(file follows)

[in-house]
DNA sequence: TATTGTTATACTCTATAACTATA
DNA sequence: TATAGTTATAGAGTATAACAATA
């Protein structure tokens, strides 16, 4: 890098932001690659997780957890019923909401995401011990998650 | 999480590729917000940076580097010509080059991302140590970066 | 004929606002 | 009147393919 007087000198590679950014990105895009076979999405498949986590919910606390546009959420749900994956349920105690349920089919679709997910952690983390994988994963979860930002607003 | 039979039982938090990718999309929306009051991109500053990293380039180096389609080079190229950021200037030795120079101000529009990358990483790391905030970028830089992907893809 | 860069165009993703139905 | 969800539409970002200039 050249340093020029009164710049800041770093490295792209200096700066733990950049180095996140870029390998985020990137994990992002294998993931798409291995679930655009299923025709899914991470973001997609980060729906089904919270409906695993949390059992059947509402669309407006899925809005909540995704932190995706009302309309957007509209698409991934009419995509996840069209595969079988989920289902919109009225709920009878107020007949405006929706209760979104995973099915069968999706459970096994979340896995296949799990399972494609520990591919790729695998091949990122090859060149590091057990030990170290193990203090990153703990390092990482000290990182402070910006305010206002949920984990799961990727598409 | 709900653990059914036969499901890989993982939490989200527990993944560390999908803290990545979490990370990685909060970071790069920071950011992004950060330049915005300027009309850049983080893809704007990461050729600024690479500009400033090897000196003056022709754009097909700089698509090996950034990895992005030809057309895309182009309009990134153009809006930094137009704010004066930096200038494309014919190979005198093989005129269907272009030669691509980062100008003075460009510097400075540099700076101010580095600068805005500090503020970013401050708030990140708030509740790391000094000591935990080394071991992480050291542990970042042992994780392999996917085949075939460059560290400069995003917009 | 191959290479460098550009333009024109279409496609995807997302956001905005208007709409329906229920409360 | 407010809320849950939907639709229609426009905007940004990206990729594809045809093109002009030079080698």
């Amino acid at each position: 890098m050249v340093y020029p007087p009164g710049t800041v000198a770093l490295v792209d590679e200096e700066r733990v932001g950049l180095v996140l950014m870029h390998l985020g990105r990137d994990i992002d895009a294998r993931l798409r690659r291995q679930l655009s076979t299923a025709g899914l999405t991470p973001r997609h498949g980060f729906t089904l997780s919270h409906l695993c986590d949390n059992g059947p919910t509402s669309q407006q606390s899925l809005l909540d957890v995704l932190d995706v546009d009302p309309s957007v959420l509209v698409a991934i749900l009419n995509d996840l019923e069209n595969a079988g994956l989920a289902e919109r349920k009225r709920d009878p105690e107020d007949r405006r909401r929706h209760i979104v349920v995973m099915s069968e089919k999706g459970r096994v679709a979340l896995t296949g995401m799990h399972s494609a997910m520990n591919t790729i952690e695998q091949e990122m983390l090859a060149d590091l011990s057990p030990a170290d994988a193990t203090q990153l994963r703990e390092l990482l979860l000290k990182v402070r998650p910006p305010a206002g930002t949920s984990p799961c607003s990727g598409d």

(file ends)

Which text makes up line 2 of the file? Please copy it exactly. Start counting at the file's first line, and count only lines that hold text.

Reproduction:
DNA sequence: TATTGTTATACTCTATAACTATA